From the moment the Cleveland Cavaliers fired head coach David Blatt midway through the 2016-17 season and promoted assistant coach Tyronn Lue, giving him the head coaching duties, plenty of pressure was placed on Lue’s shoulders. So much pressure that in a recent one-on-one with ESPN’s Dave McMenamin on the NBA Lockdown Podcast, Lue admitted that the being the head coach of the wine and gold is by far the hardest job in the NBA.
“It’s the hardest job, by far. It’s the hardest job. But I’ve been through a lot of tough things in my life anyway, and I just try not to listen to the outside noise — to the media and what they have to say. As long as I have the support of [Cavs general manager] David Griffin, [principal owner] Dan Gilbert, my players, the city of Cleveland, the state of Ohio, as long as I have that support, that’s all that matters.”
With the Big Three, including the world’s greatest basketball player in LeBron James, the Cavs are expected to not only get to the NBA Finals, but also win the Finals every year, no matter who their opponent may be. With such high expectations, the media will jump on you as soon as they get the opportunity. Whether it’s not being able to win every game because it’s almost impossible or being questioned about why he is sitting certain players or the rotation he’s using, the spotlight always shines on Lue, whether it’s Game 1 or Game 82. He admitted that that’s what he doesn’t like the most about being the head coach in Cleveland.
“I don’t like the media attention. That’s why this job is just so tough because you’re out in front all the time. It’s tough because whatever you say, if you say one wrong thing — especially leading this team — it goes viral. It’s a big deal. That’s why in the huddles, a lot of times when we’re miked up, I never say anything. When the camera comes over there and they’re all like, you got to talk to the team like, ‘You gotta [this and that]!’ Our team? They don’t want to hear that anyway.”
Lue also stated how he was just “thrown into the fire”, with little to no coaching experience. Add on the fact that he was immediately the head coach of one of the best team’s in the league and he had to learn on the fly, while being pressured to not lose and get Cleveland its first major sports in 52 years. With the team having plenty of personalities, Lue has done a tremendous job of not only leading the team, but being the type of coach who understands each of his players as well.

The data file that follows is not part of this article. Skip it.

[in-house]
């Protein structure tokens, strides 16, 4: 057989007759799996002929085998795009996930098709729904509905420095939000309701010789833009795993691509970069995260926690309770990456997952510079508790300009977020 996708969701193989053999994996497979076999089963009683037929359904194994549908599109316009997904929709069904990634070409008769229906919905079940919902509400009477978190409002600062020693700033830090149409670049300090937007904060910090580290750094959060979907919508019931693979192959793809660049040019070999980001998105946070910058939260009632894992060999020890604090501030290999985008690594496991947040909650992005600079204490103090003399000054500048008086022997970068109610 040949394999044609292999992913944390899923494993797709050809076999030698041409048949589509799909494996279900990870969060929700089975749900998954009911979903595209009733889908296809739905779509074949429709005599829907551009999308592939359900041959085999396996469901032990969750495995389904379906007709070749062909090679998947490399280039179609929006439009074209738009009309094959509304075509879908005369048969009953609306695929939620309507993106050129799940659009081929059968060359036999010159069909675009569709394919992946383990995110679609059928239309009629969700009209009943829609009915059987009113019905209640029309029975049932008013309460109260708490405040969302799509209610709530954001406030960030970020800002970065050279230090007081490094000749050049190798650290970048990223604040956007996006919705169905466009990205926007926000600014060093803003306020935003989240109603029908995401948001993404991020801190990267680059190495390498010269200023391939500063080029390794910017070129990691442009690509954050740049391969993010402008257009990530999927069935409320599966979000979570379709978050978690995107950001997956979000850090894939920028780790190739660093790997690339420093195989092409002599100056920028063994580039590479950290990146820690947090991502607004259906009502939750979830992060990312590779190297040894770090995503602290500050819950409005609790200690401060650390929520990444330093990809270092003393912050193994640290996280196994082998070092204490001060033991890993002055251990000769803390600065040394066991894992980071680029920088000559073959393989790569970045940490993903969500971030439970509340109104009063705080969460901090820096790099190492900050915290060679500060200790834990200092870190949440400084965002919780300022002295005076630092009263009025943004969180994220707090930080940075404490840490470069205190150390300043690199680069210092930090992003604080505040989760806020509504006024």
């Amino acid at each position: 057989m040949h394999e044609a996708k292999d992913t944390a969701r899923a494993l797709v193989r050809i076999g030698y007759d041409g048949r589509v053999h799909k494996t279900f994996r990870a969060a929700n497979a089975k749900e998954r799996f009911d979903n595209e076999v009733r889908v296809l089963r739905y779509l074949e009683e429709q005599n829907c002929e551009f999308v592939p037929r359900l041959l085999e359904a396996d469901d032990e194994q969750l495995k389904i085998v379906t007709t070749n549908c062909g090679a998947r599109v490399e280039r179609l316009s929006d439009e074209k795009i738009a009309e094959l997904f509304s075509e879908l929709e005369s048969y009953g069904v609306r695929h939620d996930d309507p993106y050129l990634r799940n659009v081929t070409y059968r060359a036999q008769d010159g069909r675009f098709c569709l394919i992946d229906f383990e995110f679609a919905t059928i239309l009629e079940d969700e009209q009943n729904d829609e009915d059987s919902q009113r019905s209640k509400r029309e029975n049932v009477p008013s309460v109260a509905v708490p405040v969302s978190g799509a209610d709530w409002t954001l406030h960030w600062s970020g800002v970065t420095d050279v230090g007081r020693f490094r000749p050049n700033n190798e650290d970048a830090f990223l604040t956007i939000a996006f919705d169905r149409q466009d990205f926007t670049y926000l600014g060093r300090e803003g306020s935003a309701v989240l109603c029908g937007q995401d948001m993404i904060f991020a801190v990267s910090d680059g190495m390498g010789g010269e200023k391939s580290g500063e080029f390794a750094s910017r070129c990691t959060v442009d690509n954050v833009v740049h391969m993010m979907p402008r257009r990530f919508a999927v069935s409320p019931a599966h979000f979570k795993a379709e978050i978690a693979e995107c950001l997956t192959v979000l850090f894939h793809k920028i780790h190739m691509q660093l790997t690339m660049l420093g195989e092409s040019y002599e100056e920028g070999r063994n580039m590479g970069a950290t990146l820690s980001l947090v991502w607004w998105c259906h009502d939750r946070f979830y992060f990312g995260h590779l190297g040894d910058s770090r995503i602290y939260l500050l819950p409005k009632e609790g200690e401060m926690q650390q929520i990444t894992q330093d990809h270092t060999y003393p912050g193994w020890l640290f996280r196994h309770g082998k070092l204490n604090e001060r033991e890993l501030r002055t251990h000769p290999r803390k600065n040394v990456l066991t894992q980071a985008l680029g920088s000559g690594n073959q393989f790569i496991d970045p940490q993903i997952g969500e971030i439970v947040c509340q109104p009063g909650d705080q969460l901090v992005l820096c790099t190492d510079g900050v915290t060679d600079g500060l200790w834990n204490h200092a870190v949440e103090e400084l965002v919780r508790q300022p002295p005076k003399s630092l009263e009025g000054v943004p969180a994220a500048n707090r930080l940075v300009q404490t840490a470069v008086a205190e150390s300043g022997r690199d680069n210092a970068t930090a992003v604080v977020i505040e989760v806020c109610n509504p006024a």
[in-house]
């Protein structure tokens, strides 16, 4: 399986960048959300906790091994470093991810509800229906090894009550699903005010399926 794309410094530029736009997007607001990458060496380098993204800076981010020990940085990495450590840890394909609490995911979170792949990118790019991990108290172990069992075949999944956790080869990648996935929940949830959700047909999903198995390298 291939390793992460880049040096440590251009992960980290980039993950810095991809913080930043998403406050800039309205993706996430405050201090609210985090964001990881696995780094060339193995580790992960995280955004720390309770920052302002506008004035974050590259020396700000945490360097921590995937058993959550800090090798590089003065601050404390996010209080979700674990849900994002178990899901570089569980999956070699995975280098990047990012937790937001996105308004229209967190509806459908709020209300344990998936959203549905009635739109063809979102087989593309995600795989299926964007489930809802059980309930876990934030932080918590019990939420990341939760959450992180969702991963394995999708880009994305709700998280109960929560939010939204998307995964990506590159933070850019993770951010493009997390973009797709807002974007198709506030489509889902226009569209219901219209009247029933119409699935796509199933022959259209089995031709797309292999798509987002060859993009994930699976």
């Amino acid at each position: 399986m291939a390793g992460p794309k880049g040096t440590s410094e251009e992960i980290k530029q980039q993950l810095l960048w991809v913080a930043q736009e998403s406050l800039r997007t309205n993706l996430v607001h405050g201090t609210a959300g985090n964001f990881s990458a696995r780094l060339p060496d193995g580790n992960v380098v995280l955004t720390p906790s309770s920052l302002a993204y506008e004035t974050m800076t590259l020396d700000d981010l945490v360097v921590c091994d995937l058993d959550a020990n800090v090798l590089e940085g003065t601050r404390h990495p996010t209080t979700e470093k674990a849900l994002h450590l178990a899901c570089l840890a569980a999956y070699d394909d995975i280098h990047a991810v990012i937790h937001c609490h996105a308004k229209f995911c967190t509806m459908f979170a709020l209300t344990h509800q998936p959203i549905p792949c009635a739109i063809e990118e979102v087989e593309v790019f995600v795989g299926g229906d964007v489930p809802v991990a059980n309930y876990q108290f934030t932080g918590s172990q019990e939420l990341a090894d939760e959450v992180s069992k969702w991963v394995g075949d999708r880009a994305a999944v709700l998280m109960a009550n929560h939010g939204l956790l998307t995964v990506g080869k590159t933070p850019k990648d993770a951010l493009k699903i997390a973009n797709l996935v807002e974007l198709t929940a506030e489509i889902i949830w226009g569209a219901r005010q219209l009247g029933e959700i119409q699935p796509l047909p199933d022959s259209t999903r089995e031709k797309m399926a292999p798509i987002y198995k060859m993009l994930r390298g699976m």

“I just got thrown right in the fire, not knowing how I wanted to coach. I had a thought of what I wanted to do as a coach, but when you’re coaching LeBron James and Kyrie Irving and Kevin Love and the pressures of winning a championship, it’s different. Like, I didn’t have a chance to start lower and work my way up to the top. I just jumped right up to the top, right into the fire, and that was tough. That was the hardest part for me because I didn’t get a chance to grow. I didn’t get a chance to even like have time to prepare. It was just a tough situation, and it was all God. I think it was all God to get through that and win a championship and be down 3-1 the way we did it. I mean it was just, it had to be heaven sent.”
It may be the hardest job in the NBA, but being the head coach of the Cavs has sure worked out for Lue. He won his first ring as a coach before he even completed his first full season in the league. Impressive, huh? Any coach would love to say that they have won a championship, doing it even before you finish your first full season as a head coach and it’s almost unheard of. The head coach may have set high standards for himself with such a remarkable team that he took over, but he’s lived up to them so far, which is an incredible feat in itself.